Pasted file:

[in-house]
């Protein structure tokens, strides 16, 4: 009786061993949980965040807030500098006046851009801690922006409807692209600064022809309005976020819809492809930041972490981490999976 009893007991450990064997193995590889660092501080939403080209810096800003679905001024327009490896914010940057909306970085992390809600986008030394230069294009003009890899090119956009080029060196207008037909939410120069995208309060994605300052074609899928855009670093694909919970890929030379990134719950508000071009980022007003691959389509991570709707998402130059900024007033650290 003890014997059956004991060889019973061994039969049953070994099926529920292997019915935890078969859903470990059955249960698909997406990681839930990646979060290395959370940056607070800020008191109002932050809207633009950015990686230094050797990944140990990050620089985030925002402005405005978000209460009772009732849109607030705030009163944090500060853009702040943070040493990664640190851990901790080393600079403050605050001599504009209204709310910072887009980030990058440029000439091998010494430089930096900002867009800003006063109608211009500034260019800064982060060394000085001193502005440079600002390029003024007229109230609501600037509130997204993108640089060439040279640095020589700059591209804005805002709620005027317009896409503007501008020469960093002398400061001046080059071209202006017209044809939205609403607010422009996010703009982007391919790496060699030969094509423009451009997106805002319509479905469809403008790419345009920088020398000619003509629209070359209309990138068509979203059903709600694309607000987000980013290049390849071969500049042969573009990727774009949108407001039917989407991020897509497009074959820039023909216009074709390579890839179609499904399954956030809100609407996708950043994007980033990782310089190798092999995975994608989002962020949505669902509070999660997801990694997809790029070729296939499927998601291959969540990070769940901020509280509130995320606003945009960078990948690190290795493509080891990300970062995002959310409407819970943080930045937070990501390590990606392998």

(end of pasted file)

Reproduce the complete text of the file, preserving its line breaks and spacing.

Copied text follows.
[in-house]
């Protein structure tokens, strides 16, 4: 009786061993949980965040807030500098006046851009801690922006409807692209600064022809309005976020819809492809930041972490981490999976 009893007991450990064997193995590889660092501080939403080209810096800003679905001024327009490896914010940057909306970085992390809600986008030394230069294009003009890899090119956009080029060196207008037909939410120069995208309060994605300052074609899928855009670093694909919970890929030379990134719950508000071009980022007003691959389509991570709707998402130059900024007033650290 003890014997059956004991060889019973061994039969049953070994099926529920292997019915935890078969859903470990059955249960698909997406990681839930990646979060290395959370940056607070800020008191109002932050809207633009950015990686230094050797990944140990990050620089985030925002402005405005978000209460009772009732849109607030705030009163944090500060853009702040943070040493990664640190851990901790080393600079403050605050001599504009209204709310910072887009980030990058440029000439091998010494430089930096900002867009800003006063109608211009500034260019800064982060060394000085001193502005440079600002390029003024007229109230609501600037509130997204993108640089060439040279640095020589700059591209804005805002709620005027317009896409503007501008020469960093002398400061001046080059071209202006017209044809939205609403607010422009996010703009982007391919790496060699030969094509423009451009997106805002319509479905469809403008790419345009920088020398000619003509629209070359209309990138068509979203059903709600694309607000987000980013290049390849071969500049042969573009990727774009949108407001039917989407991020897509497009074959820039023909216009074709390579890839179609499904399954956030809100609407996708950043994007980033990782310089190798092999995975994608989002962020949505669902509070999660997801990694997809790029070729296939499927998601291959969540990070769940901020509280509130995320606003945009960078990948690190290795493509080891990300970062995002959310409407819970943080930045937070990501390590990606392998």